it is so worded as to include " any dispute or matter on which
any application of the nature mentioned in this section might be
made." And among them is cl. (a) of that -same section which says
" application to determine the nature and class of a tenant's tenure under
s. 10." Now s. 10 of the Rent Act undoubtedly contemplates applications
made by a tenant, and if the first part of s. 95 did indeed limit it to appli-
cations only by tenants for the purpose of determining the nature of their



tenure, then I should have some difficulty in holding that the general 1889
provisions of s. 11 of the Civil Procedure Code were limited. But s. 95 DEC. 5.
of the Eent Act places the matter upon a broader footing, a footing which
the learned Chief Justice has described, which might involve not only
applications such as s. 10 contemplates, but also all disputes or matters BENCH.
such as might be required to be considered by reason of the jurisdiction
which is thus exclusively given to the Revenue Court, or rather I should
call it the Eent Court. (F.B.) =

This being so, I have no doubt, and I agree with the learned ' J * <W -N<
Chief Justice in holding that it is a luatuer of no consequence what ^
the Revenue Courts have actually done in connection with the exer-
cise of jurisdiction as to the determination of the nature of the
[27] tenure which the defendants-appellants before us have in respect of
the land which forms the subject of the suit.

But what is important for me to state is that I also concur with the
learned Chief Justice in that part of his judgment in which he referred to
the provisions of's. 42 of the Specific Relief Act (I of 1877) as limiting,
restricting or formulating the jurisdiction of the Civil Courts for the pur-
pose of passing declaratory decrees in which no consequential relief was
prayed for. It is clear that the object of the suit was of a wholly decla-
ratory character. It did not pray for any consequential relief, even in the
shape of the ouster of the defendants, and obviously because no such
ouster could be claimed after the declaration by the Revenue Court as to
the defendants-appellants being the occupancy tenants of the land. There
could be no such claim of ouster upon the ground that the defendants
were trespassers, because the case admittedly is one between landlord and
tenant. That being so, it seems to me that, irrespective of anything in
the Rent Act, s. 95, cl. (a), and s. 10 of the same enactment, the case in
its present simple form could not be maintained.

Now this is the way in which I have dealt with the reference, and
I wish to make no further observation beyond pointing out that the
interpretation which I have placed upon ol. (a), s. 95 of the Rent Act,
and s. 10 of that enactment, as implying that all disputes between parties
to a litigation in which the relation of landlord and tenant is not only not
denied but actually admitted, as in this case, must be dealt with by the
Revenue Court under that enactment, is borne out by the preamble of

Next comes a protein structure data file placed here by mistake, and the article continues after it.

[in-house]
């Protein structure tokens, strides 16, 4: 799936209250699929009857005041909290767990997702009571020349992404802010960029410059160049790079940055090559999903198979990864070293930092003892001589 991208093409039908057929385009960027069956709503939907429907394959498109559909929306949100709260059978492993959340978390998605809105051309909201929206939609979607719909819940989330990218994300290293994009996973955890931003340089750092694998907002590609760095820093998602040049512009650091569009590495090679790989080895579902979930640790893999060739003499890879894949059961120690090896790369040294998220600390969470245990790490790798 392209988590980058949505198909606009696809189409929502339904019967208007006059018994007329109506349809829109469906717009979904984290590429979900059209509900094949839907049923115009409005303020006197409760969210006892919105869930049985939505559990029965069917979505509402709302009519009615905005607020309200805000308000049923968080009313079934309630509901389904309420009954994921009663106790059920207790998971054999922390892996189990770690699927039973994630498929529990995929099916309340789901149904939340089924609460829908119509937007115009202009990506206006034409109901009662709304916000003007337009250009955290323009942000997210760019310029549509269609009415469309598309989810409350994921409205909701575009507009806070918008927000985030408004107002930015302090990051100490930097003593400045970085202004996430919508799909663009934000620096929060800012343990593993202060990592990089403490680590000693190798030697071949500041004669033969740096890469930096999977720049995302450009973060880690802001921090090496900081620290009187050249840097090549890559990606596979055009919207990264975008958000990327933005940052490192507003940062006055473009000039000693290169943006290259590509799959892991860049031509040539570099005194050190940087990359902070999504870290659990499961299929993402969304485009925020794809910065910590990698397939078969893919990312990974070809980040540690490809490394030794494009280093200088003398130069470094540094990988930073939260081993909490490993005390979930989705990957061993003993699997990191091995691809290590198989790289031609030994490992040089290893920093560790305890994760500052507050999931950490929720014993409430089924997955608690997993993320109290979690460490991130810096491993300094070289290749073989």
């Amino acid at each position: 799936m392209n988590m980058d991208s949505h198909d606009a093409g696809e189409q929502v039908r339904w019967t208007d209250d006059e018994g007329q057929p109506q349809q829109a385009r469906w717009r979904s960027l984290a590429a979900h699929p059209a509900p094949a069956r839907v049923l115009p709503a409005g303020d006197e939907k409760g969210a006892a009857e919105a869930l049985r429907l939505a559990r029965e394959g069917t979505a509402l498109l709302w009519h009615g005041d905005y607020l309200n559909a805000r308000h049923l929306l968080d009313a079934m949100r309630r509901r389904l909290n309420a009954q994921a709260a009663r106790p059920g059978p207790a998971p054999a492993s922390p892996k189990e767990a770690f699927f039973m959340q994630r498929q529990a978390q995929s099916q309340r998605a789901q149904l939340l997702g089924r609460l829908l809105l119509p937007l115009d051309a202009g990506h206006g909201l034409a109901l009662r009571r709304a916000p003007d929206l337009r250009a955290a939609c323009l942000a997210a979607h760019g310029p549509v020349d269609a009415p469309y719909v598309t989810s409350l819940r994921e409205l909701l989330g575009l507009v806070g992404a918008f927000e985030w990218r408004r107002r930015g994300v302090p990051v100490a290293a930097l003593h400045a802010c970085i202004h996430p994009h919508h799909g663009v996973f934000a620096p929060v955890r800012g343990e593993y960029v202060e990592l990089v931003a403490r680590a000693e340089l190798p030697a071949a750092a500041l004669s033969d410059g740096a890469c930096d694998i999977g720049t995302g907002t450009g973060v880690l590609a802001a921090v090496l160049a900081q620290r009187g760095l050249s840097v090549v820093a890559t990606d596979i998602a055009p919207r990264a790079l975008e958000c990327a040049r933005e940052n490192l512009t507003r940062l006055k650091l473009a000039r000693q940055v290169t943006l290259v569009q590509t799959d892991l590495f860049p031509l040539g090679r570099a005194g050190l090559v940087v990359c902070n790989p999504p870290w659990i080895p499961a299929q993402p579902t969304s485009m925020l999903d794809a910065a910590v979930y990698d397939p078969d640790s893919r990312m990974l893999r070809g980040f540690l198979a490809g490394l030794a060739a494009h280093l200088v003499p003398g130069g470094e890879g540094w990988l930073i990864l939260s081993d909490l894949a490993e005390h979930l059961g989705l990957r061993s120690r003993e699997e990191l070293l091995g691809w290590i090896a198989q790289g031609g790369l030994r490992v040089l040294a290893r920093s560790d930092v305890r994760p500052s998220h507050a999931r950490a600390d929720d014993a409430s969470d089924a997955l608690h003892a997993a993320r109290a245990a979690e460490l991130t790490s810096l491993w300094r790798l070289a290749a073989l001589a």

that statute to the exact terms of which I wish to call attention. I am
satisfied therefore that this was a suit not cognizable by a Civil Court,
and I agree in the order which the learned Chief Justice has made.




13QO ISA. 28 = 10 A W.N. (1890)216.



Before Mr. Justice Mahmood and Mr. Justice Young.


(Defendants) * [24bh June, 1890.]

! Mortgage Hypothecation Charge Lien Transfer of interest in immoveable properly

10 A. W.N. Construction of document Words" Ark " " Mustagh> aq " Power of sale in

(1890) 216. default Bona fide purchaser for value Without notice Rights of purchaser at sale in

exfcution of money decree Act IV of 1882 (Transfer of Property Act), ss.40, 58 (6),

69, 100.

In January 1883 a decree was obtained upon a bond executed in October 1875,
whereby certain immoveable property was made security for a loan, the transac-
tion being described not by the word "rehan" or mortgage, but by the words
" arh " and " mustaghraq" . The instrument contained no express covenant for
sale of the property in default of payment, but it contained a covenant prohibit-
ing alienation until payment. and a stipulation that, in the e*ventof the property
specified being destroyed or proving insufficient to satisfy the debt, the obligee
might realize the amount from the obligor's person and other property. The
decree directed the sale of the property as in the terms of an ordinary decree for
the sale of mortgaged property. In 1885, before any steps bad been taken in exe-
cution of the decree, the same property was sold in execution of a simple money-
decree against the obligor, and the purchaser obtained possession. It was found
as a fact that at the time of the sale, tho bond of October 1875, and the decree
thereon of January 1833, were not notified, but through no fault of the obligee
decree-holder, and that tho purchaser was a bonafide transferee for value without
notice of the bond and decree.